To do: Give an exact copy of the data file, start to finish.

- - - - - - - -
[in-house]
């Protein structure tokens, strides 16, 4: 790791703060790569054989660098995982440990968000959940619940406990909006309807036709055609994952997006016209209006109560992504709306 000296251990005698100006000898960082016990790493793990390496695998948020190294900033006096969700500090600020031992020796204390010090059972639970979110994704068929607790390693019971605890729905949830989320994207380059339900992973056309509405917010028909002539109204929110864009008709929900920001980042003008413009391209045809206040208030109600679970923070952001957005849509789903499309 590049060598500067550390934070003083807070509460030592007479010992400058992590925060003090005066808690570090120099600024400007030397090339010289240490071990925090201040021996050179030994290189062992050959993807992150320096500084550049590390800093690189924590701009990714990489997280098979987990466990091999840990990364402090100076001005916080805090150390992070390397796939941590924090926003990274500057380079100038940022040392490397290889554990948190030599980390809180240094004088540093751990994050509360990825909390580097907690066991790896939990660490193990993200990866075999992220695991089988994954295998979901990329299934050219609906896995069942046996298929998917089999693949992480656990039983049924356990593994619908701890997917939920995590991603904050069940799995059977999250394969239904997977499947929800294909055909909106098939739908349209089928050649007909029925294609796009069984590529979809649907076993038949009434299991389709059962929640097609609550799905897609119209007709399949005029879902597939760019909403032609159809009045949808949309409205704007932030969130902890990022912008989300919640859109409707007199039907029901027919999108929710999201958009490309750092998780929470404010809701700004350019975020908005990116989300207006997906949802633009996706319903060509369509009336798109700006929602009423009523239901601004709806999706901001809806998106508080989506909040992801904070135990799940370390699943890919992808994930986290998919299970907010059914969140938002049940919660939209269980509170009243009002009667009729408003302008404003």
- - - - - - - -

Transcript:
[in-house]
């Protein structure tokens, strides 16, 4: 790791703060790569054989660098995982440990968000959940619940406990909006309807036709055609994952997006016209209006109560992504709306 000296251990005698100006000898960082016990790493793990390496695998948020190294900033006096969700500090600020031992020796204390010090059972639970979110994704068929607790390693019971605890729905949830989320994207380059339900992973056309509405917010028909002539109204929110864009008709929900920001980042003008413009391209045809206040208030109600679970923070952001957005849509789903499309 590049060598500067550390934070003083807070509460030592007479010992400058992590925060003090005066808690570090120099600024400007030397090339010289240490071990925090201040021996050179030994290189062992050959993807992150320096500084550049590390800093690189924590701009990714990489997280098979987990466990091999840990990364402090100076001005916080805090150390992070390397796939941590924090926003990274500057380079100038940022040392490397290889554990948190030599980390809180240094004088540093751990994050509360990825909390580097907690066991790896939990660490193990993200990866075999992220695991089988994954295998979901990329299934050219609906896995069942046996298929998917089999693949992480656990039983049924356990593994619908701890997917939920995590991603904050069940799995059977999250394969239904997977499947929800294909055909909106098939739908349209089928050649007909029925294609796009069984590529979809649907076993038949009434299991389709059962929640097609609550799905897609119209007709399949005029879902597939760019909403032609159809009045949808949309409205704007932030969130902890990022912008989300919640859109409707007199039907029901027919999108929710999201958009490309750092998780929470404010809701700004350019975020908005990116989300207006997906949802633009996706319903060509369509009336798109700006929602009423009523239901601004709806999706901001809806998106508080989506909040992801904070135990799940370390699943890919992808994930986290998919299970907010059914969140938002049940919660939209269980509170009243009002009667009729408003302008404003």